cognitive psychology lecture 7: reasoning october 08 john toner

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  • Slide 1
  • Cognitive Psychology Lecture 7: Reasoning October 08 John Toner
  • Slide 2
  • Reasoning Studying the human memory system involves questions about how we acquire and retain knowledge Problem Solving and Reasoning research investigates what we do with this knowledge Reasoning involves using knowledge within systems of formal logic
  • Slide 3
  • Reasoning Reasoning can be defined as the mental processes by which people derive conclusions from a given set of premises. E.g. Thursday is the day after Wednesday - premise Today is Wednesday - premise Tomorrow will be Thursday - conclusion
  • Slide 4
  • Reasoning There are two types of reasoning: Inductive Reasoning: Involves deciding what is probably the case based on ones knowledge E.g. Every morning in the past the sun has risen in the east Therefore the sun will rise in the east tomorrow
  • Slide 5
  • Reasoning There are two types of reasoning: Inductive Reasoning: Involves deciding what is probably the case based on ones knowledge E.g. of a turkeys inductive reasoning I have been fed every day up to today (23rd Dec) Therefore I will be fed tomorrow (24th Dec)
  • Slide 6
  • Reasoning Inductive Reasoning: As this example illustrates, in inductive reasoning, when the premises are true, the conclusion is not necessarily true. The conclusion can only be judged true with a certain degree of probability.
  • Slide 7
  • Reasoning Deductive Reasoning involves conclusions that follow with certainty from the premises. E.g. If it is raining in Dublin there will be ripples in the Liffey It is raining in Dublin Therefore there are ripples in the Liffey
  • Slide 8
  • Inductive Reasoning We use inductive reasoning all the time to make decisions about the world It is getting cloudy and dark, its probably going to rain If I flick the light switch, the light will come on If I dont eat something Ill get hungry
  • Slide 9
  • Inductive Reasoning Inductive reasoning results in a hypothesis Testing a hypothesis will result in either confirmation or falsification Confirmation involves finding evidence is support of the hypothesis. Falsification involves finding evidence that does not support the conclusions. NB: A hypothesis cannot be proved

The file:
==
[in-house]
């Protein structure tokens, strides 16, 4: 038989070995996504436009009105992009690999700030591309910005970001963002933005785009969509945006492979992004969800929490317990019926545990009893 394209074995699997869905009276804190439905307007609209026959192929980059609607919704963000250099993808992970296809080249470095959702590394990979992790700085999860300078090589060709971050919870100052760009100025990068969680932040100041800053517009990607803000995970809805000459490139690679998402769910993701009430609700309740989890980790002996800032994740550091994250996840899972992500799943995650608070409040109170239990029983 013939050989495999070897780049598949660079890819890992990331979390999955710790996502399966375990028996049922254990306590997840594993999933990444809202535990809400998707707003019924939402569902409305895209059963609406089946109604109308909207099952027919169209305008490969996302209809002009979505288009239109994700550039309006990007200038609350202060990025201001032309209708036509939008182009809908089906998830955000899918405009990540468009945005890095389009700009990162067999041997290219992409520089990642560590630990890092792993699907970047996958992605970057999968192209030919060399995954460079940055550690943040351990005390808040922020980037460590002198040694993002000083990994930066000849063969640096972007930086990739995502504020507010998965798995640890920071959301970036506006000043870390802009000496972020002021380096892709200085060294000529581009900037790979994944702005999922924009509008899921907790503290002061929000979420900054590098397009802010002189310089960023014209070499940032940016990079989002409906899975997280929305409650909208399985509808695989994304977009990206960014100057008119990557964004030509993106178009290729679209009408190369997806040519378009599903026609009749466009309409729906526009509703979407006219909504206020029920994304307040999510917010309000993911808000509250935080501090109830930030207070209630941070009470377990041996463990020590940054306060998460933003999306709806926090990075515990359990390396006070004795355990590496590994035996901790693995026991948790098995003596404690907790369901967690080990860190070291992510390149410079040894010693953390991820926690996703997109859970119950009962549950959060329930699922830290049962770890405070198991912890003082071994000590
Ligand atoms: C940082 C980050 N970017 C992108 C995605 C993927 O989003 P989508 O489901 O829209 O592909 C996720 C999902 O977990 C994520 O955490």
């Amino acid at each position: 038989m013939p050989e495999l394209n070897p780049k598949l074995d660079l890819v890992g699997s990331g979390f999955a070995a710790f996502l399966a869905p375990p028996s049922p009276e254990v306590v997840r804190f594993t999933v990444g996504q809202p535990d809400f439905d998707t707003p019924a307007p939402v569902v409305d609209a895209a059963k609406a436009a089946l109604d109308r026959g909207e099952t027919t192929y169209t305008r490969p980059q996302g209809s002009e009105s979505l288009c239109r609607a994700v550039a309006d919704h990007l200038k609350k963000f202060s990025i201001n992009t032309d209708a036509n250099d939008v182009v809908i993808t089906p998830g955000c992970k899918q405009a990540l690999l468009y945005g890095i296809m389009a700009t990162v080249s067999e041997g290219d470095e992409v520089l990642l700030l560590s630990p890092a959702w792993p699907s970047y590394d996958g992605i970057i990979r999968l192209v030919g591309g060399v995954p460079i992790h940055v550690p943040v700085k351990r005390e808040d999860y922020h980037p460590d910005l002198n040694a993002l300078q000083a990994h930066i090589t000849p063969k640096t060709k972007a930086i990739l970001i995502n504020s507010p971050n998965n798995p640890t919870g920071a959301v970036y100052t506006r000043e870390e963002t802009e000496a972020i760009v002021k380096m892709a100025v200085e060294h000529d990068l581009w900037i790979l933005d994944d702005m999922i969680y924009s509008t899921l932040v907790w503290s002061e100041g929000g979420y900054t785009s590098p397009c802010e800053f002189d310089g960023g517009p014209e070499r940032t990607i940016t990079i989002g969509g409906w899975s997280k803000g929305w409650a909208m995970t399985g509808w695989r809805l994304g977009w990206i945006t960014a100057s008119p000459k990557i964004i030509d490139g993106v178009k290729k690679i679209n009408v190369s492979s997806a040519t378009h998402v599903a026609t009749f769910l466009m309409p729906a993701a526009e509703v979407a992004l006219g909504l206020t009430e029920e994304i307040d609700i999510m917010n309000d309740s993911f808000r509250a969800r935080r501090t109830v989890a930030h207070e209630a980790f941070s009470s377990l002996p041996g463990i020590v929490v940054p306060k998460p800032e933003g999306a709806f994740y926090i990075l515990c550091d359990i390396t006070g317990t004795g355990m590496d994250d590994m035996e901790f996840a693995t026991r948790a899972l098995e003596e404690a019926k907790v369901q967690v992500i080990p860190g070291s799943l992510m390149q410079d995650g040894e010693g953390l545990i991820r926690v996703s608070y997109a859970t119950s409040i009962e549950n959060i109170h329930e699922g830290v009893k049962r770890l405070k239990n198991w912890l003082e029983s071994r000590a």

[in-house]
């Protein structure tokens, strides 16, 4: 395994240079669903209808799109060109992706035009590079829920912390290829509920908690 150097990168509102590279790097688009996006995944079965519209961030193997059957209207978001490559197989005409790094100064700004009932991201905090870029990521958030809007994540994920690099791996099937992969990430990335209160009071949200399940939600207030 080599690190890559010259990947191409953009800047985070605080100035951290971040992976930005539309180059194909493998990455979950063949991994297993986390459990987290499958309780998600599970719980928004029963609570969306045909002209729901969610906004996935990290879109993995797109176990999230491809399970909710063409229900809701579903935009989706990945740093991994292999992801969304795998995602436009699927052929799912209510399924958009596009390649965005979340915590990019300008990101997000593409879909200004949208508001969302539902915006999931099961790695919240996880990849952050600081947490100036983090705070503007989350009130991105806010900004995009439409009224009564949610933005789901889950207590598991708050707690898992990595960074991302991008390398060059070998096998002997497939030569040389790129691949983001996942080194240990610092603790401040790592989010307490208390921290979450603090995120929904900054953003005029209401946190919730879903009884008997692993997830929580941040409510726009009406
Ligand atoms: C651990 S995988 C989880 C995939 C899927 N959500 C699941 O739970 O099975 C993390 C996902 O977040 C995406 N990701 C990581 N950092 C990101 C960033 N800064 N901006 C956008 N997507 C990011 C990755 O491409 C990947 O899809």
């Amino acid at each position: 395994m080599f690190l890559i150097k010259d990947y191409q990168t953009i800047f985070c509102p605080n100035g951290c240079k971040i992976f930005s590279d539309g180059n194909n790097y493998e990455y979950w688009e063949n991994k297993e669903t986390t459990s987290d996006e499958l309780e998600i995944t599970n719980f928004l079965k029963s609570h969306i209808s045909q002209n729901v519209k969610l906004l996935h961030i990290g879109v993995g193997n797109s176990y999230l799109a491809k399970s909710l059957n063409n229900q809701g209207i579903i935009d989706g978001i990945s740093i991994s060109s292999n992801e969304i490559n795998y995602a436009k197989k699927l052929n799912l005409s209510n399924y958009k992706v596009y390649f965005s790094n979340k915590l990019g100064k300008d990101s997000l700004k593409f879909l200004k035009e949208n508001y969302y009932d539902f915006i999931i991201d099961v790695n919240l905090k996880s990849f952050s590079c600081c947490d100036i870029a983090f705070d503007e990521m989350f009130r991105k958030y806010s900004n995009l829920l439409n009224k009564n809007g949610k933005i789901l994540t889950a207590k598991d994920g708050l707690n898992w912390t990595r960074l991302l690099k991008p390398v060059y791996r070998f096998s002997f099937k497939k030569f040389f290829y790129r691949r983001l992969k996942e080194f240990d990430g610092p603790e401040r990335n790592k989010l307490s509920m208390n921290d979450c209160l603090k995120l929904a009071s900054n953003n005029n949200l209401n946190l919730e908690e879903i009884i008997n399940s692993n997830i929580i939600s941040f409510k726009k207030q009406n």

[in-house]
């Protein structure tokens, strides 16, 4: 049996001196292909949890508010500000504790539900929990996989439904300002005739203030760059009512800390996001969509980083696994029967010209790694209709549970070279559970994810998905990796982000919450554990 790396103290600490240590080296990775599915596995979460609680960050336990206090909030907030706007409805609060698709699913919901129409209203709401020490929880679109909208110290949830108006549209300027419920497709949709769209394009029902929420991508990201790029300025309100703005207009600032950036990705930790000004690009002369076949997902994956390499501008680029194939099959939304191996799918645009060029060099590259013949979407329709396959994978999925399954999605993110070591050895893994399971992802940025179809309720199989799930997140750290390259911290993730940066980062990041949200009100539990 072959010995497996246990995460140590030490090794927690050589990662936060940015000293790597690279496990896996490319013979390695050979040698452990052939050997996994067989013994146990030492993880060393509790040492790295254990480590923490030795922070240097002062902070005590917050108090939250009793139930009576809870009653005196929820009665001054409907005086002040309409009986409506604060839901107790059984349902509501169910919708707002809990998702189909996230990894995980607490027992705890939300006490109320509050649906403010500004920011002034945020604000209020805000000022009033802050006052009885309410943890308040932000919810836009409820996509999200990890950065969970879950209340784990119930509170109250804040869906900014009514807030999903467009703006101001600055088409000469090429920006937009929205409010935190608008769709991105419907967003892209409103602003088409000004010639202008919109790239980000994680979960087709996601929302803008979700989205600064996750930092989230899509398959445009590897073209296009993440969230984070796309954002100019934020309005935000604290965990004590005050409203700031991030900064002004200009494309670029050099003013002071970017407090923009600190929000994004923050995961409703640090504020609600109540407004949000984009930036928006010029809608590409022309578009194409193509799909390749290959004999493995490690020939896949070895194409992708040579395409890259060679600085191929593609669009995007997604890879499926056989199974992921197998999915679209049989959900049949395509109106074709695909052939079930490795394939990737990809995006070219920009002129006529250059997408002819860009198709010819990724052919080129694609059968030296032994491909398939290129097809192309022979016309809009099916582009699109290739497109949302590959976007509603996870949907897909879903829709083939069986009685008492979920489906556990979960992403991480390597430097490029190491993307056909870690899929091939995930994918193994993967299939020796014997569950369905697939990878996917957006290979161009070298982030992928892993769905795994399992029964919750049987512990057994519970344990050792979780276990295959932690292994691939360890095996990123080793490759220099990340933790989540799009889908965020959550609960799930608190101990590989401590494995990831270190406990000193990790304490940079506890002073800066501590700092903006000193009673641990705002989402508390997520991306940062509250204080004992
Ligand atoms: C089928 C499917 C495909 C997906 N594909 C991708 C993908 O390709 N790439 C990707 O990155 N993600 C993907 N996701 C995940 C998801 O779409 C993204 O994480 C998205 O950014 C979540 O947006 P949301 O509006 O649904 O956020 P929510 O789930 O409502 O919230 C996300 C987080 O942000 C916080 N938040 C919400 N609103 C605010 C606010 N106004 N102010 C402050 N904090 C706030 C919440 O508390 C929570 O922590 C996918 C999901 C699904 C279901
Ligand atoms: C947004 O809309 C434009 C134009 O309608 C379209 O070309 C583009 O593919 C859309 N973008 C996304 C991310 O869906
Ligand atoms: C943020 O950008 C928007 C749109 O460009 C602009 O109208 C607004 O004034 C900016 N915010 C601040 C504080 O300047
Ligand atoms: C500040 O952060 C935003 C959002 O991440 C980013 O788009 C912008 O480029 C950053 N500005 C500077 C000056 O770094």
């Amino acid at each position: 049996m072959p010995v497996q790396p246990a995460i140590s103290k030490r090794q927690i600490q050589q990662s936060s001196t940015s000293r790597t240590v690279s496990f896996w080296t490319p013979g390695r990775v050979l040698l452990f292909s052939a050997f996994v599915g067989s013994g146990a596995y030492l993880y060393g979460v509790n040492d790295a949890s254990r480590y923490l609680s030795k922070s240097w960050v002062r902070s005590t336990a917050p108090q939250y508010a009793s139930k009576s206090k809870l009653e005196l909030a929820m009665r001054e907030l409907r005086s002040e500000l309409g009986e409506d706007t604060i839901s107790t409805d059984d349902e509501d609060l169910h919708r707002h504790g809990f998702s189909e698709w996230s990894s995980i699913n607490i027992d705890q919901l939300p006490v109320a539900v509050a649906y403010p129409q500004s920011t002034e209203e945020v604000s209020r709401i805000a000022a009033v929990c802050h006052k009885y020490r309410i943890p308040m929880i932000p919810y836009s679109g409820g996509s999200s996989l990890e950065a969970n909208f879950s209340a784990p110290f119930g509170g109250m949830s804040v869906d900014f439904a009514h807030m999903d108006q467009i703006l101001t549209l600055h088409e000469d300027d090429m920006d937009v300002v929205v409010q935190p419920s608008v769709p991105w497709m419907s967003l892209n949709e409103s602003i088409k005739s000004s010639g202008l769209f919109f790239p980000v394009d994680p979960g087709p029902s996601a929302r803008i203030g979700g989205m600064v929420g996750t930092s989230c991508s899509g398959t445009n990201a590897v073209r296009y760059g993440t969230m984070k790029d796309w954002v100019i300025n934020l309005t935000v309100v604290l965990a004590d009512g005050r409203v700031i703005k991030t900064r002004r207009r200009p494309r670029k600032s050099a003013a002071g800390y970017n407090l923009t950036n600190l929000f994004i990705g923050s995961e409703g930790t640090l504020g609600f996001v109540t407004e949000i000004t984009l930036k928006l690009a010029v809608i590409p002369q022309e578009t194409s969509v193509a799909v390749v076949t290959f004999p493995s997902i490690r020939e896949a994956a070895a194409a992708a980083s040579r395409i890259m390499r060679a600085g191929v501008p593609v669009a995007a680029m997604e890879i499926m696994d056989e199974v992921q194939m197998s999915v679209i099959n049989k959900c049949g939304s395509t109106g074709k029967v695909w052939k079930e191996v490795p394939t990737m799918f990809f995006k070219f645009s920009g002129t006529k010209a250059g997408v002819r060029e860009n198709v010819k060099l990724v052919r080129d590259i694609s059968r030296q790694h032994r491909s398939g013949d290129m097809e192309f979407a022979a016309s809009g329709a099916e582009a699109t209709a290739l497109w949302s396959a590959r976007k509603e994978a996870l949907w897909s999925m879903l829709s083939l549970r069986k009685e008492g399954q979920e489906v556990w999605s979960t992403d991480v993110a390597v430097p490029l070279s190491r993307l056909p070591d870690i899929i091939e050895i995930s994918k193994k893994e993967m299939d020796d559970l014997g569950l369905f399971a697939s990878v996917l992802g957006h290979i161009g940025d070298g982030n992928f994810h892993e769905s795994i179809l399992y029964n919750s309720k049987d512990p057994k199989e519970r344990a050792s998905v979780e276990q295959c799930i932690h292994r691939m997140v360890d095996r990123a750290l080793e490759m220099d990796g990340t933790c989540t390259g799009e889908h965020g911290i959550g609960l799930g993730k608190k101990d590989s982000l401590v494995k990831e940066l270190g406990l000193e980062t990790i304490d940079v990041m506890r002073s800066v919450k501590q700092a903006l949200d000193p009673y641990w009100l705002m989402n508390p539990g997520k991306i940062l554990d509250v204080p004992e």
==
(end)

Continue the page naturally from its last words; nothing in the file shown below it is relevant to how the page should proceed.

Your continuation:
• Slide 10
  • Inductive Reasoning Confirmation Bias: People tend to test hypotheses by seeking confirming evidence rather than by attempting falsification of the hypothesis. Confirmation bias is observed for both ordinary people and professional scientists (Tweney, 1998) even though falsification can be regarded as what distinguishes science from unscientific activities (Popper, 1968)
  • Slide 11
  • Inductive Reasoning Confirmation Bias: The Earth is flat Confirmation bias leads to the following test: It appears flat Falsification leads to the following test: If one sails westward for long enough they will arrive back home from the east
  • Slide 12
  • Inductive Reasoning Confirmation bias is evident in peoples social thinking Stereotyping: All skinheads are violent People are very good at remembering instances that support these judgements People tend to neglect instances which do not support these judgements
  • Slide 13
  • The 2-4-6 task Wason (1960) investigated strategies used by people when testing hypotheses Participants were told that there was a general rule for grouping 3 numbers As an example they were told that 2-4-6 conforms to the rule They had to suggest examples in order to discover what the rule might be
  • Slide 14
  • The 2-4-6 task The actual rule was: Three numbers ascending in value Therefore the following would all conform 4-6-8 1-3-7 100-150-200 People were generally bad at discovering the rule. 28% failed to discover it at any stage
  • Slide 15
  • The 2-4-6 task What was happening? People were coming up with a hypothesis: The rule is ascending in twos They tended to come up with suggestions that confirmed this rule. What about 5-7-9. What about 20-22-24 The problem was that these all conformed so they believed their hypothesis to be true
  • Slide 16
  • The 2-4-6 task In fact, the best was to test a hypothesis is to try to falsify it What about 6-8-9 Doing this leads to discovery of the rule
  • Slide 17
  • The 2-4-6 task Klayman & Ha (1987) argue that this experiment is flawed if we try to generalise the findings to real life reasoning They argue that the difficulty with the 2-4-6 task is that it possesses the unusual characteristic that the correct rule is much more general than any of the initial hypotheses that participants are likely to form. As a result, positive testing cannot lead to discovery of the correct rule, and negative testing is required